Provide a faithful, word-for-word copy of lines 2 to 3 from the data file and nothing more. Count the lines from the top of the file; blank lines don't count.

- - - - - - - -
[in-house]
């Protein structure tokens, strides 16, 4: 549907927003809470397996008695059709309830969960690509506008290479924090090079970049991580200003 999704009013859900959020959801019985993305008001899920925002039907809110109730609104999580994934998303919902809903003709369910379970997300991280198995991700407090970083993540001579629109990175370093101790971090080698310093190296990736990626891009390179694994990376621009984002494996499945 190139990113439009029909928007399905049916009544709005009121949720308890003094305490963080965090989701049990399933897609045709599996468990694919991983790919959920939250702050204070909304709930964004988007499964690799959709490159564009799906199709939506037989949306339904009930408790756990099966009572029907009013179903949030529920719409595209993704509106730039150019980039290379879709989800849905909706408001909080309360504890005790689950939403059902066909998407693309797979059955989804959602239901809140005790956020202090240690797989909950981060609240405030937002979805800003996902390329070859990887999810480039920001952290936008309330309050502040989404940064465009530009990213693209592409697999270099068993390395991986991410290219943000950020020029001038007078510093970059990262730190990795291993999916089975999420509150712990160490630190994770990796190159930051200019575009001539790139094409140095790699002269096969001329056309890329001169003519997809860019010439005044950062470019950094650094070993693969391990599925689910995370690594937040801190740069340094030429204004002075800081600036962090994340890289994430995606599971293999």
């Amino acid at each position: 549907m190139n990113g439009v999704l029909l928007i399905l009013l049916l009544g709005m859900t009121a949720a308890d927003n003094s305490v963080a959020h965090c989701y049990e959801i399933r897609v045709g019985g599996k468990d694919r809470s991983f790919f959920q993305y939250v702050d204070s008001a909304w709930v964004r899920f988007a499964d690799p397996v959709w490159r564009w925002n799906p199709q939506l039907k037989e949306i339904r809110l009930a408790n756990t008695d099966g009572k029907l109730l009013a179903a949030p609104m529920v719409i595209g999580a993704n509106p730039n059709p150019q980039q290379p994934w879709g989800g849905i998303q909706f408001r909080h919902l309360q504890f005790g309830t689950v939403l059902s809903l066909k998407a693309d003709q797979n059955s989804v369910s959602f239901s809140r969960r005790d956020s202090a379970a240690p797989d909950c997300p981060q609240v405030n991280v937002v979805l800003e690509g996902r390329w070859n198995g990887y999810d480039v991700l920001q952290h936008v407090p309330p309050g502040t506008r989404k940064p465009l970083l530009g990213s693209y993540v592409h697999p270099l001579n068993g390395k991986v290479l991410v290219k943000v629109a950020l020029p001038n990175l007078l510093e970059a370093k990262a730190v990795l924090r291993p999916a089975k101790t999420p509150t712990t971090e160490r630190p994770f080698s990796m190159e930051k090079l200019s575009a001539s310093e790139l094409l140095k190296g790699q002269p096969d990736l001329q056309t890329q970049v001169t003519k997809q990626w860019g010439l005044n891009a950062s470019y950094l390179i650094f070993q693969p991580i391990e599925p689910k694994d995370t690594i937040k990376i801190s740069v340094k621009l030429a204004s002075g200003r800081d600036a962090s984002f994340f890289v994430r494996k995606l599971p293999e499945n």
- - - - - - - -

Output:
């Protein structure tokens, strides 16, 4: 549907927003809470397996008695059709309830969960690509506008290479924090090079970049991580200003 999704009013859900959020959801019985993305008001899920925002039907809110109730609104999580994934998303919902809903003709369910379970997300991280198995991700407090970083993540001579629109990175370093101790971090080698310093190296990736990626891009390179694994990376621009984002494996499945 190139990113439009029909928007399905049916009544709005009121949720308890003094305490963080965090989701049990399933897609045709599996468990694919991983790919959920939250702050204070909304709930964004988007499964690799959709490159564009799906199709939506037989949306339904009930408790756990099966009572029907009013179903949030529920719409595209993704509106730039150019980039290379879709989800849905909706408001909080309360504890005790689950939403059902066909998407693309797979059955989804959602239901809140005790956020202090240690797989909950981060609240405030937002979805800003996902390329070859990887999810480039920001952290936008309330309050502040989404940064465009530009990213693209592409697999270099068993390395991986991410290219943000950020020029001038007078510093970059990262730190990795291993999916089975999420509150712990160490630190994770990796190159930051200019575009001539790139094409140095790699002269096969001329056309890329001169003519997809860019010439005044950062470019950094650094070993693969391990599925689910995370690594937040801190740069340094030429204004002075800081600036962090994340890289994430995606599971293999």
């Amino acid at each position: 549907m190139n990113g439009v999704l029909l928007i399905l009013l049916l009544g709005m859900t009121a949720a308890d927003n003094s305490v963080a959020h965090c989701y049990e959801i399933r897609v045709g019985g599996k468990d694919r809470s991983f790919f959920q993305y939250v702050d204070s008001a909304w709930v964004r899920f988007a499964d690799p397996v959709w490159r564009w925002n799906p199709q939506l039907k037989e949306i339904r809110l009930a408790n756990t008695d099966g009572k029907l109730l009013a179903a949030p609104m529920v719409i595209g999580a993704n509106p730039n059709p150019q980039q290379p994934w879709g989800g849905i998303q909706f408001r909080h919902l309360q504890f005790g309830t689950v939403l059902s809903l066909k998407a693309d003709q797979n059955s989804v369910s959602f239901s809140r969960r005790d956020s202090a379970a240690p797989d909950c997300p981060q609240v405030n991280v937002v979805l800003e690509g996902r390329w070859n198995g990887y999810d480039v991700l920001q952290h936008v407090p309330p309050g502040t506008r989404k940064p465009l970083l530009g990213s693209y993540v592409h697999p270099l001579n068993g390395k991986v290479l991410v290219k943000v629109a950020l020029p001038n990175l007078l510093e970059a370093k990262a730190v990795l924090r291993p999916a089975k101790t999420p509150t712990t971090e160490r630190p994770f080698s990796m190159e930051k090079l200019s575009a001539s310093e790139l094409l140095k190296g790699q002269p096969d990736l001329q056309t890329q970049v001169t003519k997809q990626w860019g010439l005044n891009a950062s470019y950094l390179i650094f070993q693969p991580i391990e599925p689910k694994d995370t690594i937040k990376i801190s740069v340094k621009l030429a204004s002075g200003r800081d600036a962090s984002f994340f890289v994430r494996k995606l599971p293999e499945n």